A Dictionary of the Older Scottish Tongue (up to 1700)
Storm(e, n. Also: sterme, (storne). [ME and e.m.E. storm (c1175), OE storm, ON stormr.]
1. A storm; an instance or spell of stormy weather. Also in fig. context.
Quots. 1555 Glenartney Doc. and 1594 Acts IV 67/1, may refer to snowfall or a spell of hard weather with snow and frost. Cf. 2 b below.
(1) Thai war drownyt in the flud, And castine thru the stormis to land; Leg. S. iii 285.
As fraward stormys stude Mony drownyd in the flude; Wynt. iv 949.
Giff a schip … castis furth gudis throu stormis thai aw to tell the schipmene the cace how it standis; Ship Laws c. 8 (H2).
Rycht as the jakkis ar abone the hauberkis and ordanyt nerest bathe wynd and rayn and othir stormys sa suld a knycht for the peple susteyne all stormes and travailis for thame; Hay II 50/19.
Ithand wedderis of the eist draif on sa fast … His steid aganis the storme staluartlie straid; Rauf C. 32.
Saturne … Quhilk fadir is to all the stormis [Ch. & M., Asl. sternis] cald; Henr. Orph. 190 (Bann.).
Small fynance amang thy frendis thou beggit, To stanch the storm; Kennedy Flyt. 378.
To seik the floit boit of the Pansy at past away with ane storme quhen the Pansy hevit her mast; 1511 Treas. Acc. IV 317.
Doug. v i 38.
Dame Flora … Quhilk in to May wes dulce and delectabyll. With stalwart stormes hir sweitnes wes suprisit; Lynd. Dreme 80.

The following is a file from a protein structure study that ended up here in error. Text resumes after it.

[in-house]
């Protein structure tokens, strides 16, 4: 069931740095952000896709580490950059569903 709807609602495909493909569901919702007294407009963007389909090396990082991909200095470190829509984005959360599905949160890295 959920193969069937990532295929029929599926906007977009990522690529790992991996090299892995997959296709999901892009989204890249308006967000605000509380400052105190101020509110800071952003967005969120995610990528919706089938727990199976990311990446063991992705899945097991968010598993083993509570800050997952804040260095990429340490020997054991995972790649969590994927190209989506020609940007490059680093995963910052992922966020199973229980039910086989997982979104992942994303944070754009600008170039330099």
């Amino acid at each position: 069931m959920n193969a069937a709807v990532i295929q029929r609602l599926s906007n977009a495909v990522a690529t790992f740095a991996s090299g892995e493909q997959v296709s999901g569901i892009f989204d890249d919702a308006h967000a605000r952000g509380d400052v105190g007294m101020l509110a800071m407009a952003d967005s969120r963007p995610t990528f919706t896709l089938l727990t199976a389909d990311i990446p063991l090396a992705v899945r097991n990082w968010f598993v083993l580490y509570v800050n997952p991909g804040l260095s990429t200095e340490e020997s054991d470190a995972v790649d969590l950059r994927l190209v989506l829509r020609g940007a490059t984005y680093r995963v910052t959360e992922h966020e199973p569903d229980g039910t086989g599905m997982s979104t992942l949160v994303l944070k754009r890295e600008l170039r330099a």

Bot lyke ane storme efter ane plesand morrow, Sone was our solace changit in to sorrow; Lynd. Depl. Magd. 90.
The gray goul mau pronosticat ane storme; Compl. 39/15.
The feyrd collateral vynd is callit Circius, quhilk … generis snau, tempest & vehement stormis; Compl. 62/9.
Thai will nocht abyde in oure said forest for loik of meit be ressoun of the said greit storme; 1555 Glenartney Doc.
Quhatsumeuir persone … that slayis ony of his hienes deir strayand in tyme of stormes to barne ȝardis; 1594 Acts IV 67/1.
That ewerie tennent … salbe requyrit … bring watter to the milne in stormes; 1621 Urie Baron Ct. 38.
As that nycht that the grit storme arraise commonlie callit the borrowing dayis; 1629 Justiciary Cases I 131.
Ane poore Zetland man whom God had wonderfully preservad into a storme at sea; 1661 S. Ronaldshay 36.
(2) Yow were nyghe the lande, and the storme was not yet risen; that is, ye were yonge scholers of Christ, when no persecution was seen or felt; 1554 Knox III 287.
For geif ye had beine in your ryt wyt ye being anis escapit the tempestuous stermes and naufrage of mariage had never enterit agane in the samyng dangeris; Buch. Wr. 57.
b. Stormy weather or conditions; turbulence. In various phrases and collocations.
(1) Quhen [the] gud fok had Apone the se mad lang a-bad Of hungyre & storme in-to dystres; Leg. S. xvi 213.
We ar … drevyn to land By fors of storm; Doug. i viii 83.
And all with storm trublyt the seys flude Bettand on the rolkis and rowtand as it war wod; Doug. iv Prol. 76.
Ane nicht sa troublit in the air With storme, fyreflauchts, hale, raine & mekill mair Of ill wedder; Rolland Seven S. 3408.
Gelie Duncan [etc.] … quha convenit thair for rasing of storme; 1590–1 Crim. Trials I ii 236.
If the people be far fra the kirk we can hardly get a meitting and sometymes in winter and in tyme of storme no meitting at all; Rep. Parishes 68.
We had some storme for sixteene houres; 1641 Baillie I 356.
(2) To ane to ga on burd ij sindry tymes in storm on the Margret with wittalis and stuf, xvj s.; 1512–13 Treas. Acc. IV 466.